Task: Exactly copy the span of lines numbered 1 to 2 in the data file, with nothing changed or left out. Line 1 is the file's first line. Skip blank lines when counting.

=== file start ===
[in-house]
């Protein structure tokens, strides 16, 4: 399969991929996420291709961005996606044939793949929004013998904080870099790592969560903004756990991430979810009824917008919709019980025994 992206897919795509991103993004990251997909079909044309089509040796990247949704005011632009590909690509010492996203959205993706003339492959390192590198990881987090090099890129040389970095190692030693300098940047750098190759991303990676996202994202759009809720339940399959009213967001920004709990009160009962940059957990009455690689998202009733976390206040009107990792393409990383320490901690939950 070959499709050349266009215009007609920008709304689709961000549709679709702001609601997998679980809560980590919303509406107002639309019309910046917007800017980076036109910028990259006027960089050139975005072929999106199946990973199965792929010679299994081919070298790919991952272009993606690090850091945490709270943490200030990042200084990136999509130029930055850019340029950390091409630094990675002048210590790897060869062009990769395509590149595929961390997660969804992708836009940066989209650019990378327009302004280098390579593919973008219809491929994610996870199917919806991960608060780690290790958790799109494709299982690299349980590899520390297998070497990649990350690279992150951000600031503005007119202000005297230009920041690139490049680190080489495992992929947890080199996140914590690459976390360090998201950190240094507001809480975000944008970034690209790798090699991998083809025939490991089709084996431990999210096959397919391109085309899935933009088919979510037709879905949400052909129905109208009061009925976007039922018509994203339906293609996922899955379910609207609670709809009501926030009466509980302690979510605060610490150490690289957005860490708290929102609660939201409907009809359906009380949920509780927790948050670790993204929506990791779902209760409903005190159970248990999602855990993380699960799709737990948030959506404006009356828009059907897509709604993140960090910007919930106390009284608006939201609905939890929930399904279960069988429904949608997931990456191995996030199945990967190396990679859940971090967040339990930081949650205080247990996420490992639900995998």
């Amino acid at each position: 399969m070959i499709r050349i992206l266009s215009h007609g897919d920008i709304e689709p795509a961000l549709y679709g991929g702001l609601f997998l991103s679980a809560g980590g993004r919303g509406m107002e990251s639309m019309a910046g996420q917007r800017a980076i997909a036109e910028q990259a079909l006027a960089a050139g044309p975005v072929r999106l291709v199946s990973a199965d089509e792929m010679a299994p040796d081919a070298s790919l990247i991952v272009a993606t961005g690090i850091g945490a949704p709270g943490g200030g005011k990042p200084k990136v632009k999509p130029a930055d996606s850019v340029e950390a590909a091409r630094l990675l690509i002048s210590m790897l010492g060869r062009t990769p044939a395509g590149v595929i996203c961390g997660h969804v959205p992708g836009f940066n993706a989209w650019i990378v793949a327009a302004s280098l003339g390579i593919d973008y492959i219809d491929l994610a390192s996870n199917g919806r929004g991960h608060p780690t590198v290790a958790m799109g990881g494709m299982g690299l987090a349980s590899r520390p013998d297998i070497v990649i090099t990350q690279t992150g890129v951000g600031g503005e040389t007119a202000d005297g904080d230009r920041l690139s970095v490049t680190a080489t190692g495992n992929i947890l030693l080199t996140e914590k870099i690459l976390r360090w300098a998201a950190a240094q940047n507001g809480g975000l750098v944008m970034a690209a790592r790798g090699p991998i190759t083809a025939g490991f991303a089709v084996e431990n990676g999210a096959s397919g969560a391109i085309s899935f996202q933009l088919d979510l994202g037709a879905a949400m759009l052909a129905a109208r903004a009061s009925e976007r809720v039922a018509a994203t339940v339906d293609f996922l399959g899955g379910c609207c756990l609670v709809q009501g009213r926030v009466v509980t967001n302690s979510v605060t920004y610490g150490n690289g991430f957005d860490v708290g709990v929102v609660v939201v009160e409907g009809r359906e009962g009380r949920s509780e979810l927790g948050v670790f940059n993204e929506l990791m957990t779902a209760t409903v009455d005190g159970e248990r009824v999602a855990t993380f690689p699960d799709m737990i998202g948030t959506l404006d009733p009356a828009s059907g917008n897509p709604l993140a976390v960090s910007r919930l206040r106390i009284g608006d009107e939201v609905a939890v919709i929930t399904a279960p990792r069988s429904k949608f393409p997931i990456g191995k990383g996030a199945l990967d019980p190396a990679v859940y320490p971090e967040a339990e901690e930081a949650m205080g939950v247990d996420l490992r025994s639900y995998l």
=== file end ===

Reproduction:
[in-house]
């Protein structure tokens, strides 16, 4: 399969991929996420291709961005996606044939793949929004013998904080870099790592969560903004756990991430979810009824917008919709019980025994 992206897919795509991103993004990251997909079909044309089509040796990247949704005011632009590909690509010492996203959205993706003339492959390192590198990881987090090099890129040389970095190692030693300098940047750098190759991303990676996202994202759009809720339940399959009213967001920004709990009160009962940059957990009455690689998202009733976390206040009107990792393409990383320490901690939950 070959499709050349266009215009007609920008709304689709961000549709679709702001609601997998679980809560980590919303509406107002639309019309910046917007800017980076036109910028990259006027960089050139975005072929999106199946990973199965792929010679299994081919070298790919991952272009993606690090850091945490709270943490200030990042200084990136999509130029930055850019340029950390091409630094990675002048210590790897060869062009990769395509590149595929961390997660969804992708836009940066989209650019990378327009302004280098390579593919973008219809491929994610996870199917919806991960608060780690290790958790799109494709299982690299349980590899520390297998070497990649990350690279992150951000600031503005007119202000005297230009920041690139490049680190080489495992992929947890080199996140914590690459976390360090998201950190240094507001809480975000944008970034690209790798090699991998083809025939490991089709084996431990999210096959397919391109085309899935933009088919979510037709879905949400052909129905109208009061009925976007039922018509994203339906293609996922899955379910609207609670709809009501926030009466509980302690979510605060610490150490690289957005860490708290929102609660939201409907009809359906009380949920509780927790948050670790993204929506990791779902209760409903005190159970248990999602855990993380699960799709737990948030959506404006009356828009059907897509709604993140960090910007919930106390009284608006939201609905939890929930399904279960069988429904949608997931990456191995996030199945990967190396990679859940971090967040339990930081949650205080247990996420490992639900995998």